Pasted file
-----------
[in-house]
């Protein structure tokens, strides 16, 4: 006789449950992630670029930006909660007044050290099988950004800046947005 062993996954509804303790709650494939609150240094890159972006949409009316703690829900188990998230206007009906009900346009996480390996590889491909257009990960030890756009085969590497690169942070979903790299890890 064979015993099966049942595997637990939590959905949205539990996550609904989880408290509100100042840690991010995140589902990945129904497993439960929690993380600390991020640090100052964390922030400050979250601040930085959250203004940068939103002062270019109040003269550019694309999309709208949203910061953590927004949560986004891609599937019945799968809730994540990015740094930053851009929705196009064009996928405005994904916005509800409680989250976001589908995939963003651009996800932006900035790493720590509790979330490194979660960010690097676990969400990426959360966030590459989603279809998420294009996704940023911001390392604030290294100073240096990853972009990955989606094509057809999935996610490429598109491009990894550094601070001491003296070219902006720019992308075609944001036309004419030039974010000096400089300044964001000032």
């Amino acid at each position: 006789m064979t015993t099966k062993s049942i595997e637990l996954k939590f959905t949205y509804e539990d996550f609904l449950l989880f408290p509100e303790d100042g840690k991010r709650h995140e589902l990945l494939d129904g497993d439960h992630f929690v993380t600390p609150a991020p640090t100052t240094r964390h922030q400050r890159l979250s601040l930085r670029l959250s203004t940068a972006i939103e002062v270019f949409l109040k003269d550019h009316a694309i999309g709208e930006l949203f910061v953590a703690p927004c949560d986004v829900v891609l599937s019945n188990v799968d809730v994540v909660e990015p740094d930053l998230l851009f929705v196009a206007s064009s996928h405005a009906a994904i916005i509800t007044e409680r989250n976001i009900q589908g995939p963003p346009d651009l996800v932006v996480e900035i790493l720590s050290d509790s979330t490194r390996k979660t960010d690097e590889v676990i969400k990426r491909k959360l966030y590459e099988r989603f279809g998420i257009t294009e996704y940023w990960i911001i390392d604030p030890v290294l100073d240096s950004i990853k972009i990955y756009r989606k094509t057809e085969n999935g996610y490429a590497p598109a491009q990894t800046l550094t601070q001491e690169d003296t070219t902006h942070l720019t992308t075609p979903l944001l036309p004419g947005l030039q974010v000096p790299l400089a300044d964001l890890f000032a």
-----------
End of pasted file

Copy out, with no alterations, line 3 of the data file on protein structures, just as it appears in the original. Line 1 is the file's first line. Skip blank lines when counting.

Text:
């Amino acid at each position: 006789m064979t015993t099966k062993s049942i595997e637990l996954k939590f959905t949205y509804e539990d996550f609904l449950l989880f408290p509100e303790d100042g840690k991010r709650h995140e589902l990945l494939d129904g497993d439960h992630f929690v993380t600390p609150a991020p640090t100052t240094r964390h922030q400050r890159l979250s601040l930085r670029l959250s203004t940068a972006i939103e002062v270019f949409l109040k003269d550019h009316a694309i999309g709208e930006l949203f910061v953590a703690p927004c949560d986004v829900v891609l599937s019945n188990v799968d809730v994540v909660e990015p740094d930053l998230l851009f929705v196009a206007s064009s996928h405005a009906a994904i916005i509800t007044e409680r989250n976001i009900q589908g995939p963003p346009d651009l996800v932006v996480e900035i790493l720590s050290d509790s979330t490194r390996k979660t960010d690097e590889v676990i969400k990426r491909k959360l966030y590459e099988r989603f279809g998420i257009t294009e996704y940023w990960i911001i390392d604030p030890v290294l100073d240096s950004i990853k972009i990955y756009r989606k094509t057809e085969n999935g996610y490429a590497p598109a491009q990894t800046l550094t601070q001491e690169d003296t070219t902006h942070l720019t992308t075609p979903l944001l036309p004419g947005l030039q974010v000096p790299l400089a300044d964001l890890f000032a």